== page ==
Top lawmaker keeps pushing for $50K in forgiveness

Senate Majority Leader Chuck Schumer
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Senate Majority Leader Chuck Schumer and other advocates of sweeping student loan forgiveness are stepping up the pressure on Biden, in part, by highlighting the plights of thousands of Americans being held back by their student loans.

This week, during a virtual event held by advocacy organization Student Debt Crisis, former students discussed how they’ve struggled with their student loans and lost out on opportunities to buy homes and cars, get married or invest for their futures.

Christine Shea, a marriage and family therapist in northern California, says she graduated with a master’s degree and $136,000 in student debt. After paying off $20,000, she says she now owes $4,000 more than the original amount.

“Through the years, the interest accrual has absolutely put me into quicksand,” Shea says.

Schumer, who spoke at the event, says he and Massachusetts Sen. Elizabeth Warren have met with the president on the issue and have vowed to continue their unrelenting campaign for Biden to cancel $50,000 in student debt per borrower.

“We said, 'We're going to keep at it until you do this,' and to his credit, he said, 'Go ahead.' He’s talked about 10 thousand — that’s not enough," Schumer says. "We’re keeping the pressure on him.”

Biden White House makes limited progress

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Those pressing for the president to take bold action are growing more frustrated by the day.

Biden told a town hall earlier this year that he wouldn’t cancel $50,000. And he didn’t include forgiveness in his new spending bills or his $6 trillion budget proposal.

Cities are now joining the chorus of voices demanding broad forgiveness. Washington, D.C., Boston, Philadelphia and other municipalities have passed resolutions calling on the federal government to act on student debt cancellation.

Through an organization called Debt Collective, a membership-based union for debtors, over 5,500 emails have been sent to local representatives calling on them to support loan forgiveness.

Biden's Department of Education says for now, it's focusing on cleaning up existing federal student loan programs to make them easier on America's debt holders.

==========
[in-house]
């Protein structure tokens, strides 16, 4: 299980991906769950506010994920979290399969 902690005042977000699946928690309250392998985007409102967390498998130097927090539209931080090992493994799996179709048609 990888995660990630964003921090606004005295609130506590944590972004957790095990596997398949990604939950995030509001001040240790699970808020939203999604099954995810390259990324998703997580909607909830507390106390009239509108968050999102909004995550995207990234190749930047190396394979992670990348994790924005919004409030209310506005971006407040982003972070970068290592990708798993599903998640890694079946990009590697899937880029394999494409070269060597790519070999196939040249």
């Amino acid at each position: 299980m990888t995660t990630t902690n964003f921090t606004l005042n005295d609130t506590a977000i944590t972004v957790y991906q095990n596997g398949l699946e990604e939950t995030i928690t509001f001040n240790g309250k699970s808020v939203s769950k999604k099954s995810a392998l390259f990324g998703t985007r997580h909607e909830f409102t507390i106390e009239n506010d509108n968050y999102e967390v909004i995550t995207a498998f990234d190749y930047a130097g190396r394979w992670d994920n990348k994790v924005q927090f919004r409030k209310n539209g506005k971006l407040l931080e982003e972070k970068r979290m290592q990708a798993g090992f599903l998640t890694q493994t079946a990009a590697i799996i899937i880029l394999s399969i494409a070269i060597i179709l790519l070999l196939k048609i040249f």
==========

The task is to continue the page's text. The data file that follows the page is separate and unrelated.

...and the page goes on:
In May, more than 50 mostly Democratic lawmakers urged Education Secretary Miguel Cardona to pursue reforms in what they said was a mismanaged program designed to help teachers, nurses and other public sector workers get relief from their college debt.

Borrowers face a rude October awakening

Paper Problems. Shocked African Businessman Looking Through Negative Financial Report And Tax Bills Working Sitting In Office. Bank Financial Issues Concept. Selective Focus
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Roughly 45 million Americans share $1.7 trillion in student debt, according to Federal Reserve data. That’s about 1 in 5 adults in the U.S.

Sen. Warren envisions a bleak scenario once a nationwide pause on student loan payments and interest ends in September. The average borrower, she says, is going to have to start repaying $400 a month to the government once that COVID-era moratorium is over.

“People are going to struggle. They’re going to miss deadlines," Warren says. "They’re going to be delinquent."

Many are hoping that a report from Secretary Cardona and the Justice Department will show that Biden can cancel $50,000 in student debt through an executive order — by the "flick of a pen," as Schumer has said. But there’s been no word on when that ruling will come down.

There’s not even been progress on Biden’s promise to wipe away $10,000.

When asked last week at a White House new conference why the $10,000 in student loan forgiveness wasn’t in Biden’s recently released budget, press secretary Jen Psaki said the president would be “happy to sign a bill into law if they passed that bill. And he’d look forward to having it on his desk."

Borrowers who need help now have some options

young smiling parent calculating bills at home
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If you’re one of the millions struggling to get ahead while paying off your student loans, you have plenty of ways to improve your financial situation.

First, consider refinancing your student loans. Interest rates on private student loans have hit record lows, so a refinance loan could cut your monthly payment substantially.

Note that refinancing out of a government loan would disqualify you from any federal student debt forgiveness, if it ever happens.

Interest rates on mortgage loans have dropped, too. If you own your home, you could consider refinancing into one of today's bargain mortgage rates. Some 14.1 million homeowners still have an opportunity to save an average $287 a month through a refi, the mortgage tech and data company Black Knight said recently.

Finally, look into ways to grow your income without much effort. One popular app helps you earn returns in the high-flying stock market simply by investing your "spare change."

About the Author

Nancy Sarnoff

Nancy Sarnoff

Freelance Contributor

Nancy Sarnoff is a freelance contributor with MoneyWise. Previously, she covered commercial and residential real estate for the Houston Chronicle where she also hosted Looped In, a podcast about the region’s growth, development and economy. Her work has been recognized by the National Association of Real Estate Editors and the Society of American Business Editors and Writers.

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